After the slightly embarrassing mishap last week (a Brown staffer evidently forgot to check the ‘Republican’ box when filling out paperwork so his/her boss could legally run for Senate in New Hampshire), things are starting to look up. In a recent poll acquired exclusively by the Weekly Standard, the ex-Massachusetts Senator is perhaps polling higher than many of us expected:
Republican Scott Brown leads incumbent Democratic senator Jeanne Shaheen of New Hampshire by five points in a recent poll obtained by THE WEEKLY STANDARD. The poll, commissioned by the Republican Governor's Association, was conducted on March 19 and 20 and asked 600 likely voters in New Hampshire who they would vote for in the U.S. Senate election. Respondents were given both Brown and Shaheen's names and their respective parties.
According to the poll, 36 percent said they would "definitely" vote for Brown, the former senator from Massachusetts, while 13 percent said they would "probably" vote for him, bringing his total support to 49 percent. The same poll found 37 percent said they would "definitely" vote for Shaheen with 6 percent saying they would "probably" vote for her, with a total of 44 percent in support of the incumbent Democrat. Seven percent said they did not know who they would vote for.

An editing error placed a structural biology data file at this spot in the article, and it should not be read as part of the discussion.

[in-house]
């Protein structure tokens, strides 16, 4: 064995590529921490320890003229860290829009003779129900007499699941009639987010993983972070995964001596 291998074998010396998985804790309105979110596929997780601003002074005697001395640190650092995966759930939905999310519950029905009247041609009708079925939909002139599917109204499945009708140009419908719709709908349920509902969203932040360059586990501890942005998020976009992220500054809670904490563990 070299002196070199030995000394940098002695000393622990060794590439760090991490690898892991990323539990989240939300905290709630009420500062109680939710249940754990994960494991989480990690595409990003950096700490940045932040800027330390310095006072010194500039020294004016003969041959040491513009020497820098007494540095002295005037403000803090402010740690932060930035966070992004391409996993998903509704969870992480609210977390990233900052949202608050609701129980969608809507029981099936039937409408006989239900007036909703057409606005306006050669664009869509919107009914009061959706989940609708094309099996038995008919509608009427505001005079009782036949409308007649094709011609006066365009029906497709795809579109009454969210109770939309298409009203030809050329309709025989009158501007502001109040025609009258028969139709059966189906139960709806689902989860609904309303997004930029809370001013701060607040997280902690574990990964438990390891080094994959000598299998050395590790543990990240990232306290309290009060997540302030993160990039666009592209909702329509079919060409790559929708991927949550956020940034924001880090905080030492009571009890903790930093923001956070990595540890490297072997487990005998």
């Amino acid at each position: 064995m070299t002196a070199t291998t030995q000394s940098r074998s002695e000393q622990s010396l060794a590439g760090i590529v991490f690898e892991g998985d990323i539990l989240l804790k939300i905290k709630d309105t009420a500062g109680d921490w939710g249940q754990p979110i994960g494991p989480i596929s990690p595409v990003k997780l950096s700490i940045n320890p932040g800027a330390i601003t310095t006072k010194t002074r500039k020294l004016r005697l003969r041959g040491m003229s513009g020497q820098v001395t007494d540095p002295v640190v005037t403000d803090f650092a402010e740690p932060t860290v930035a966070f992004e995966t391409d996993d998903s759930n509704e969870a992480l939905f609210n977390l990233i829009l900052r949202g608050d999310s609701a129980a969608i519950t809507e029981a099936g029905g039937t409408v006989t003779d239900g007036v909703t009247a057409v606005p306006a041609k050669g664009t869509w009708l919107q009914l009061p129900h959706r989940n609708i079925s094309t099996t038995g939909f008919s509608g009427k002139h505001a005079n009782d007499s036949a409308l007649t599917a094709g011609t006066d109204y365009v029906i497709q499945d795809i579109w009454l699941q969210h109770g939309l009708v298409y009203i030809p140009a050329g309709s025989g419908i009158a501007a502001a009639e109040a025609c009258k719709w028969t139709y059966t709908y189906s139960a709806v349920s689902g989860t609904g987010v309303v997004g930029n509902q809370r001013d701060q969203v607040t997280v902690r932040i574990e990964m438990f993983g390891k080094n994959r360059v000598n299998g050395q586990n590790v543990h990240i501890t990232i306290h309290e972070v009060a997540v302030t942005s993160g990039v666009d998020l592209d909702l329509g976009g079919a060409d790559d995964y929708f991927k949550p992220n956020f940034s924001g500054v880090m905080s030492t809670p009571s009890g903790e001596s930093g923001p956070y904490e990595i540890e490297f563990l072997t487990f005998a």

There are a few issues with the sample, naturally. For starters, my headline is perhaps a bit deceptive. Yes, a higher percentage of total respondents said they’ll either “definitely” or “probably” vote for Scott Brown -- which gives him that top-line “49 percent” number you see above -- but that doesn’t necessarily mean all of them will. In fact, more voters actually said they would “definitely” vote for Shaheen than would “definitely” vote for Brown. So that’s something to keep in mind.
Secondly, the poll was conducted by the Republican Governors Association; therefore one could reasonably assume the poll is heavily skewed in favor of the GOP candidate. But alas there’s no way to tell: if one dives into the survey itself, there’s no data explaining the D/R/I breakdown -- an important measurement we often use to sniff out partisan bias. Sure, we know 600 likely voters filled out the survey, but what political parties did they belong to or “lean” towards? How many respondents were non-affiliated likely voters? We don’t know. Still, the question must be asked: is this survey an outlier, or evidence the race has swung in Brown’s favor after trailing in the polls for so long?
We’ll need to see much more polling data to answer that question. And Brown still needs to officially declare, of course. But suffice it to say this is going to be a competitive race after Brown wins the Republican primary.
That is, if he does.
Nothing in politics is certain.